So Very Subway Savvy
...staying smart, staying safe
I'm an absolutely
avid subway fan. Being a travel writer, I've had
the opportunity to experience the underground systems
in cities around the world and I've loved it. For
me, taxis are not an option. They're far too insular
and they generally make too much of a dent in my
pocketbook. Besides, it's much more fun in the subway
where one can enjoy people watching at it's very
with all other "big city" experiences, women must
take extra care as they ride the rails. Both at
home and away, there are several simple ways to
reduce risks, save money and maximize fun while
using public transportation. Be a true Journeywoman.
Be subway savvy!
Do your homework
well before you travel. Check the internet, contact
the Tourist Boards and transit commissions, refer
to the latest guidebooks and chat with women who
have travelled before you. These sources offer reams
of information designed to familiarize the user
with rates, routes and specific information. Learn
a little before you travel and you'll feel a lot
more confident at your destination.
- In cyberspace
check out two very informative links -- Subway
Navigator and Subways
of the World, for everything you ever wanted
to know about any underground transportation system,
- Peruse the
shelves of your favorite travel bookshop. In particular,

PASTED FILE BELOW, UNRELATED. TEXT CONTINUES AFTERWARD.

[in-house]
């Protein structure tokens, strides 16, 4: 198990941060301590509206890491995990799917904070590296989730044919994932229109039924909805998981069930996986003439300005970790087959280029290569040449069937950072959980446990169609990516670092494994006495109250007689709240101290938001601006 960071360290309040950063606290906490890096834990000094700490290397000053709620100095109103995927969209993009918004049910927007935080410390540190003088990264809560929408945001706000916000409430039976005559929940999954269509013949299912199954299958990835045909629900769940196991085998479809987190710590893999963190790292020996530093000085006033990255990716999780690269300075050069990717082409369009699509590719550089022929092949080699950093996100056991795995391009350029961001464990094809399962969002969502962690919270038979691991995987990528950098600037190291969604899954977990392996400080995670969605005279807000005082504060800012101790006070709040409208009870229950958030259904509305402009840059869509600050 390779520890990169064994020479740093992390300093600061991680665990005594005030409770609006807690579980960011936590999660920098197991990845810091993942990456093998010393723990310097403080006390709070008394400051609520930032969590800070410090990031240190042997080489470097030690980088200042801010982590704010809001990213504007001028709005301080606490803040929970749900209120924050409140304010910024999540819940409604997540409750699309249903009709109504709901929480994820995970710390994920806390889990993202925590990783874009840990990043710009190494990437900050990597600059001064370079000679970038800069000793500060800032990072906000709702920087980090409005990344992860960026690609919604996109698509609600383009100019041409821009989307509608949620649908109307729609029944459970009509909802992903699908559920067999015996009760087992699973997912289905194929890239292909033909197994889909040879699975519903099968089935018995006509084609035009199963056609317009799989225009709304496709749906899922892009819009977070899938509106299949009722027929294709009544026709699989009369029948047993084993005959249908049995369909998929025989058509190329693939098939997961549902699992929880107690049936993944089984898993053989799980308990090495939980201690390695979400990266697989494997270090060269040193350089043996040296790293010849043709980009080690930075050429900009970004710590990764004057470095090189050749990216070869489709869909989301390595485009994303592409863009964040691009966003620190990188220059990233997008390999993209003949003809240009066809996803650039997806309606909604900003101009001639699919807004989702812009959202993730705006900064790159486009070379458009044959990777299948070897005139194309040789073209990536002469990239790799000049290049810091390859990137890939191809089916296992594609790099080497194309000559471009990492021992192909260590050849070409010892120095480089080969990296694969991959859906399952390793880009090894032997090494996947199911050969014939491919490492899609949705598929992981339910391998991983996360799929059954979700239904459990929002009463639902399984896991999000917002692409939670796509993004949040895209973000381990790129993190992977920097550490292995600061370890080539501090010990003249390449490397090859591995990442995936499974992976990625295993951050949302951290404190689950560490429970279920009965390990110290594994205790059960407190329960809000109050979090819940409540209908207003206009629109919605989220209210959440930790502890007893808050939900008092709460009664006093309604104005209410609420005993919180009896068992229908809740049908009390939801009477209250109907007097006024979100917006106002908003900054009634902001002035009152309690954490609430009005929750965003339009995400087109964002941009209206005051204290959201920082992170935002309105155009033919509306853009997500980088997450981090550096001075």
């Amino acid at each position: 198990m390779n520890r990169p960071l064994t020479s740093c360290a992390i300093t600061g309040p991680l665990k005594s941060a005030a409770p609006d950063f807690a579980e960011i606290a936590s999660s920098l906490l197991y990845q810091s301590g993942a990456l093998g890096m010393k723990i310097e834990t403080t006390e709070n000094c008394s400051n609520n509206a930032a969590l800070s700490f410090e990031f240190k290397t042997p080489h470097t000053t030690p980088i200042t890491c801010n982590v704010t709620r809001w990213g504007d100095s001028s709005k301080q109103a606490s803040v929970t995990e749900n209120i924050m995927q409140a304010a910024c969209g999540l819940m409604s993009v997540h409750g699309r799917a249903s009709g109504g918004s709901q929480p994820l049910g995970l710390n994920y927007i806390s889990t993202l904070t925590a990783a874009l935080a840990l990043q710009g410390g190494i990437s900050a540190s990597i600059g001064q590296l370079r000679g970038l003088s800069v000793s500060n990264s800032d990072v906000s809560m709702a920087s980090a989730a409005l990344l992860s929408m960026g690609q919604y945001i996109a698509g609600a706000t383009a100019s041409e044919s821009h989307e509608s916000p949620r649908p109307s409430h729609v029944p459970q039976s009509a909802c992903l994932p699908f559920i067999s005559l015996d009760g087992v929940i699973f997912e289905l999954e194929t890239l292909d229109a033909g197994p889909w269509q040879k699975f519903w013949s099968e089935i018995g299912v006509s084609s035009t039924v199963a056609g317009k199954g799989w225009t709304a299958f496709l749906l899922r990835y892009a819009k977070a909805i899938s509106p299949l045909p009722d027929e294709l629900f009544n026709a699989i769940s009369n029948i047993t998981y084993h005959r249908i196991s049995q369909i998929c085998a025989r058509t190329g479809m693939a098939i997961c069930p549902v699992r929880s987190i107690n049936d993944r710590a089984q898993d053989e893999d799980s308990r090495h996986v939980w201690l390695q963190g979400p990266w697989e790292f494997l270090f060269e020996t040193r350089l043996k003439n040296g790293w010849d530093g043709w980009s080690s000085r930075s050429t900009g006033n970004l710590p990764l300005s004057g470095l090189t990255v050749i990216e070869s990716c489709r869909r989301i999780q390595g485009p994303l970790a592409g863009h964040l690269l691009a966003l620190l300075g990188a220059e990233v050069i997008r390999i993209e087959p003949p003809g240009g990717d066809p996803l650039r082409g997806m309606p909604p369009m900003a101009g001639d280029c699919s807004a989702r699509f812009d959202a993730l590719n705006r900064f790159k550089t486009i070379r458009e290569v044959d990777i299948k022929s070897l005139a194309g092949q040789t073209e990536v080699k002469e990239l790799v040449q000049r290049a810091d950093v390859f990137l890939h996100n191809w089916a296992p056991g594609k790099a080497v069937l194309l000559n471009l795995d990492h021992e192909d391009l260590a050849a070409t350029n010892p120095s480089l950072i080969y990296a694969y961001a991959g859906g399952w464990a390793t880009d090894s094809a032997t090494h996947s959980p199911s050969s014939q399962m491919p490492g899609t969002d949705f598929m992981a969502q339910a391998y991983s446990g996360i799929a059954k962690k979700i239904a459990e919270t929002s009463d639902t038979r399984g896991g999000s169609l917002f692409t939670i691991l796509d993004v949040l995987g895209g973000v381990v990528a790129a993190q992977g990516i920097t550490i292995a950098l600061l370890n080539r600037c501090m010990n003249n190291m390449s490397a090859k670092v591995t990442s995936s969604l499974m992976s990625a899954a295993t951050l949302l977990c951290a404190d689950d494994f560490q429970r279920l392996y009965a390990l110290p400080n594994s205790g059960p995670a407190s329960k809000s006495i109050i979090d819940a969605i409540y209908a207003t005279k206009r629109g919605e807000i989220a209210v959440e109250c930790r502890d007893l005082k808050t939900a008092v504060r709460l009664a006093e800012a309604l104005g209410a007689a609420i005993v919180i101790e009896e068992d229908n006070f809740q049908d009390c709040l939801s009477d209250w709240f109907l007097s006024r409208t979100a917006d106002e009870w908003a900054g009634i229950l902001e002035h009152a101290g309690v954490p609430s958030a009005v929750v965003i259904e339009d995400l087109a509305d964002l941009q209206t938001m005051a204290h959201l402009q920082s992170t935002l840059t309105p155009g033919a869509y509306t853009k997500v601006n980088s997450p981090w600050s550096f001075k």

the Rough Guide series, usually includes
colored subway maps at the end of each of their
- The Toronto
Transit Commission publishes a Free Ride
Guide as well as a pamphlet called "How
To Ride The TTC", available in 15 languages
and designed to inform and educate new immigrants
to their city. To request further info, click
- In London,
England, The London Regional Transport's Unit
For Disabled Passengers offers a booklet called
"Access to the Underground" which gives
info on lifts and ramps at individual Underground
stations. This publication is available free from
LRT ticket offices or from 55 Broadway, London,
SW1H 0BD, England. Tel: 0171 918 3312. The Unit
also provides Braille maps for the visually impaired.
Tip: Save money! Before purchasing
your subway tokens, find out about any special
deals being offered. In Paris, buying
a carnet of ten tickets is much more economical
than purchasing one single fare. San Francisco
has their Fast Pass, London offers an
economical Day Pass and if you're travelling
with your family, you'll love Toronto's
Sunday and Holiday Family Pass.
awaits you, Madame...
travelling by plane or train, the fastest, cheapest,